The problems of overwork and abuse
It used to be that both physicians and pitchers worked reliable schedules, got sufficient rest and, as a result, enjoyed sustainable careers.
But in baseball, as in medicine, the job isn’t so simple (or easily defined) anymore. The demands are ever-increasing and the scope of responsibility ever-expanding. And because of the unpredictability and stress, everyone is paying the price.
Let me give you a recent baseball example: Max Scherzer of the LA Dodgers, arguably baseball’s best pitcher on the league’s best team, had a strange experience in this year’s playoffs. During a pivotal Game 5 in the division series against the SF Giants, Scherzer’s role on the team changed suddenly and without warning. The famed starter—whose job is to pitch the opening four to six innings of a game—was brought in as a relief pitcher to secure the final three outs, something he’d never done in his career.
Just three days later, he was back in his starting role against the Atlanta Braves without enough time to rest or recover. He didn’t do well. The Dodgers lost and, after the game, Scherzer admitted his “arm was dead.” Worse, the ace pitcher was too exhausted to make his next scheduled start against Atlanta, which forced fellow starter Walter Buehler to replace him on short rest. That didn’t go well either and the team was ousted from the playoffs. Ultimately, bad management decisions and unreasonable demands kept the talented Dodgers out of the World Series—and kept their pitchers from performing their best.
A similar sequence is happening in primary care. Each year, these doctors are asked to do more and more. Many in solo practices find they must see 20 to 25 patients each day just to pay their staff and make overhead. And just when they’ve figured out how to meet the dozen or so metrics imposed on them by insurance companies, new ones are added. It’s no surprise that nearly half of all primary care physicians report being dissatisfied, unfilled, and fatigued—the classic symptoms of burnout.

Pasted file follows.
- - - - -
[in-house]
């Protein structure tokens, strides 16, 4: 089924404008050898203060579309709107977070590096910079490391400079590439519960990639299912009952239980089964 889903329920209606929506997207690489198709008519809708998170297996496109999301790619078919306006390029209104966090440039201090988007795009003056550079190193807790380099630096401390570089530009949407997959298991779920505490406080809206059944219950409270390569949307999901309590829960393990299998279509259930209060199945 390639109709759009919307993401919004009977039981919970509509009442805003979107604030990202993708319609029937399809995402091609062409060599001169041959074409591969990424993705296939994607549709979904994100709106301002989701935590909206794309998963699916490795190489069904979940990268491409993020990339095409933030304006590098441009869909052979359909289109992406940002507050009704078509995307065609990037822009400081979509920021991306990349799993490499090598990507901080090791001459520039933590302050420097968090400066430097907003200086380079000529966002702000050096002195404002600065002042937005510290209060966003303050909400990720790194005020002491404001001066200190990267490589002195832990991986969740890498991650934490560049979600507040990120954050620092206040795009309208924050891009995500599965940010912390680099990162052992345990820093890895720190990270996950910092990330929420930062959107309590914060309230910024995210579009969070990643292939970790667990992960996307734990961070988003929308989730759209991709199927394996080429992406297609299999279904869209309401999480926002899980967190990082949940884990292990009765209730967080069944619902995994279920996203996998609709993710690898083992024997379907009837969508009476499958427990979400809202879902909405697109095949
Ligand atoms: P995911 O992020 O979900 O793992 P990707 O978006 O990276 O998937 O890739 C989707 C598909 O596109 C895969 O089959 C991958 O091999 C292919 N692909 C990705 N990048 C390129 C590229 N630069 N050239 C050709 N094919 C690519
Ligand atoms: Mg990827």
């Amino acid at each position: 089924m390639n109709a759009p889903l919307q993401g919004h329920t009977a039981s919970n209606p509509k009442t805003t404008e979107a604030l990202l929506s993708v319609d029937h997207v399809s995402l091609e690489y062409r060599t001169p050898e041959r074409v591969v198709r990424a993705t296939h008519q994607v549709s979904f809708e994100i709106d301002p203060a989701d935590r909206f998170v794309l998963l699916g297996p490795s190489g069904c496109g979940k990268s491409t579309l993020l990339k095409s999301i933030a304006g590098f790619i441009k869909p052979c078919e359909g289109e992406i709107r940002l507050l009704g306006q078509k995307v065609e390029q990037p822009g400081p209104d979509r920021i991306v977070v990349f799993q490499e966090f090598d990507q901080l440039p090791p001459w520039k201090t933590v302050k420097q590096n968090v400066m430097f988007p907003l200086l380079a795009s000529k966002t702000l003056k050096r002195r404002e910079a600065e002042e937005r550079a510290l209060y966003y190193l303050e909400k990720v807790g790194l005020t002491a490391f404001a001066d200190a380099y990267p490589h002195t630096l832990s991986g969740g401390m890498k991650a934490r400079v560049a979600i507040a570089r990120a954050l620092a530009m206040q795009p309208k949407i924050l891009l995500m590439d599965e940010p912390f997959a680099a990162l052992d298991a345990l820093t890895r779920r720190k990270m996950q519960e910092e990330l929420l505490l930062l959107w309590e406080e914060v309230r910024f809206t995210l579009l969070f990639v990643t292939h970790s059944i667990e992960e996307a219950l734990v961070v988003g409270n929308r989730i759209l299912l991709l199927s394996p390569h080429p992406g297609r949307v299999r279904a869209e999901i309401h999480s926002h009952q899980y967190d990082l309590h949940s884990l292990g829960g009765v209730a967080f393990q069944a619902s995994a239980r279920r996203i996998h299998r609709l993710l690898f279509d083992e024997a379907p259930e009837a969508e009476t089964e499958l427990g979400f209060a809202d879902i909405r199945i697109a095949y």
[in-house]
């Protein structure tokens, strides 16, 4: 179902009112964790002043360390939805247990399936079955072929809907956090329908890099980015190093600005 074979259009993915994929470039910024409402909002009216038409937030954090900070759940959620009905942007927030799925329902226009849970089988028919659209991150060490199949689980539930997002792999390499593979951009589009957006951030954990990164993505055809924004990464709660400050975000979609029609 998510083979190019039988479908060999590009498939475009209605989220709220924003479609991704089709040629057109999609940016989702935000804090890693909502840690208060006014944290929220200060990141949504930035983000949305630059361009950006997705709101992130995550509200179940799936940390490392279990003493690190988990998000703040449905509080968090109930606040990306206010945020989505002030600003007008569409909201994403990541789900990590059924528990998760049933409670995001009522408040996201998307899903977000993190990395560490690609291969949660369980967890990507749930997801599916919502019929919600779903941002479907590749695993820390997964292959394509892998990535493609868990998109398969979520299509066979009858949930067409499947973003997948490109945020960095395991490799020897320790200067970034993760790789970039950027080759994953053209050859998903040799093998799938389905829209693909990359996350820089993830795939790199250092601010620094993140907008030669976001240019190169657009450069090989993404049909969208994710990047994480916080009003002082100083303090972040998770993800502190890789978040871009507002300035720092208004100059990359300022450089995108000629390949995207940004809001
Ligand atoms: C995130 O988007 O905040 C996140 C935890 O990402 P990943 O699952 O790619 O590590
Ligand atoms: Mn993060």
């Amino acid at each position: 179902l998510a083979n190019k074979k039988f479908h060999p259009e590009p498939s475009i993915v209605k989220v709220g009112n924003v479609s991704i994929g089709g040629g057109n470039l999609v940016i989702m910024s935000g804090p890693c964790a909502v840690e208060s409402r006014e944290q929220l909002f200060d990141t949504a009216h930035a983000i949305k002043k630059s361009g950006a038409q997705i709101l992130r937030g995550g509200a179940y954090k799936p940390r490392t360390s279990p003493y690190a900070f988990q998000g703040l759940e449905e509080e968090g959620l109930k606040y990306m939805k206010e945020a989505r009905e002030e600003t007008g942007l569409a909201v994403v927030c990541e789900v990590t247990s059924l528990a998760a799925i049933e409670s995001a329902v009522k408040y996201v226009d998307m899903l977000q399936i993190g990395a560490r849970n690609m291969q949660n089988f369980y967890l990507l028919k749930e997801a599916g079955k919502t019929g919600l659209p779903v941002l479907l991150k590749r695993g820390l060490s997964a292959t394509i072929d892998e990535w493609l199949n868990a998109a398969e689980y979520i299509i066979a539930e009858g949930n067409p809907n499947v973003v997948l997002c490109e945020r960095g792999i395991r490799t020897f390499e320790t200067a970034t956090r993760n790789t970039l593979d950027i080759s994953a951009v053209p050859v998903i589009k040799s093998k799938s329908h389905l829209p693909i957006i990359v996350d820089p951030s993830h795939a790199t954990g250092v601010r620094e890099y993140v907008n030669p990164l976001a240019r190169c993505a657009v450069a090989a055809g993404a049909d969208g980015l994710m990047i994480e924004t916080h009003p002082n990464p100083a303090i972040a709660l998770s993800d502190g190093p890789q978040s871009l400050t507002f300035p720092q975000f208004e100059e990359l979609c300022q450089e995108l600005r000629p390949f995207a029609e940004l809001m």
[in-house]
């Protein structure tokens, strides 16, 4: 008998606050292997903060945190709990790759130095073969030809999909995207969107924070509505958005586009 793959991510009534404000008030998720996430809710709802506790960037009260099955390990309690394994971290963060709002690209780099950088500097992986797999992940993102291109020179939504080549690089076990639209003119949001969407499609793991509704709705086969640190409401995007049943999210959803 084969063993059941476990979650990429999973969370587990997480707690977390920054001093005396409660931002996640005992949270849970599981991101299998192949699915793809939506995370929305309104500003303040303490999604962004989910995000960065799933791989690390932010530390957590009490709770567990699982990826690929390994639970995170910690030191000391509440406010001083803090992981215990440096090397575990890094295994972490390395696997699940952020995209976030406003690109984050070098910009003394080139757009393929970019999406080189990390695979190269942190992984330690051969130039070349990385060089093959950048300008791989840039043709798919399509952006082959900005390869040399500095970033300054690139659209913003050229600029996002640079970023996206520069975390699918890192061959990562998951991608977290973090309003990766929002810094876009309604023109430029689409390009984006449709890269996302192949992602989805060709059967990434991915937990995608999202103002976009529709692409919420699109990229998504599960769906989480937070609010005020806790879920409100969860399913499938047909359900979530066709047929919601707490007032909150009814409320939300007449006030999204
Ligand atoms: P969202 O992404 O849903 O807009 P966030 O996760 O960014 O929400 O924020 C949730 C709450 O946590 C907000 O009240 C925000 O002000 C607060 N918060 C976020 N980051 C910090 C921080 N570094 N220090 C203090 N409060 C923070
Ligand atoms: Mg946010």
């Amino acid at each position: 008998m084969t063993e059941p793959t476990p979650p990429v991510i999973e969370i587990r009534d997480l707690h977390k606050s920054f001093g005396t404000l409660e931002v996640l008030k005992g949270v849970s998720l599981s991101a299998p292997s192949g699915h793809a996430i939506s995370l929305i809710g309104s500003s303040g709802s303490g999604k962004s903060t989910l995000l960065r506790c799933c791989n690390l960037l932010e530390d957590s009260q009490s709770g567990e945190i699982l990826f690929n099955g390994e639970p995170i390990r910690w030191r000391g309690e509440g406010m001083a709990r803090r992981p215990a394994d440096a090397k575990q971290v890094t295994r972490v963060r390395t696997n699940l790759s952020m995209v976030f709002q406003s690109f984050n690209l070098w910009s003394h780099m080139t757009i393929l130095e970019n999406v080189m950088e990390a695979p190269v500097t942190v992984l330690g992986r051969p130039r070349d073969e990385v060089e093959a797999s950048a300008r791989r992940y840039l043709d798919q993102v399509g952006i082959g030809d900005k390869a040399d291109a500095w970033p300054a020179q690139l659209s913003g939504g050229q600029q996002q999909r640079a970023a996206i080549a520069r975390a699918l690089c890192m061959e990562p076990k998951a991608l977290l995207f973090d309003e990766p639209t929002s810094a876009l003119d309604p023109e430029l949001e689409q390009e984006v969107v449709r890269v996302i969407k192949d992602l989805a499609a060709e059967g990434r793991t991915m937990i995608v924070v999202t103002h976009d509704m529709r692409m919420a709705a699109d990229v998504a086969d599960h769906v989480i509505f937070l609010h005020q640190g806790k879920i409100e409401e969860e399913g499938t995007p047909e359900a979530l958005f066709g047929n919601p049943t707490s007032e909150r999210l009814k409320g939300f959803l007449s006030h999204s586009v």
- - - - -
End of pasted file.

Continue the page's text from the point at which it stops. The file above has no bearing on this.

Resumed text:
Like sore-armed pitchers having to throw their hardest day after day, primary care doctors find themselves in constant pain. Burnout is becoming endemic in the specialty as doctors are now exiting the profession at an alarming rate.
The problems of conformity and low-effort thinking
Baseball managers, like health-insurance executives, are ruthless competitors. They’ll do almost anything to get a leg up on their opponents. Everything, it seems, except something unconventional. Though they’re ruthless and ambitious, these leaders are also morbidly afraid of failure and criticism; fears that lead to a lot of missed opportunities.
Professional baseball, for example, is so famously conformist that a single, rare exception to the norm became the basis of a bestselling book and, later, a blockbuster movie called Moneyball. For decades, MLB teams relied on scouts to evaluate players and build their rosters. But in the early 2000s, Oakland Athletics manager Billy Beane decided to take a different tack. He knew his small-market team could never compete with the likes of the New York Yankees—at least not on the basis of salary. So, he used data analytics to build a roster of players who, according to his spreadsheets, were grossly undervalued. This number-crunching approach took the A’s all the way to the playoffs in 2002 and 2003. Now, almost every team in the major uses an identical strategy.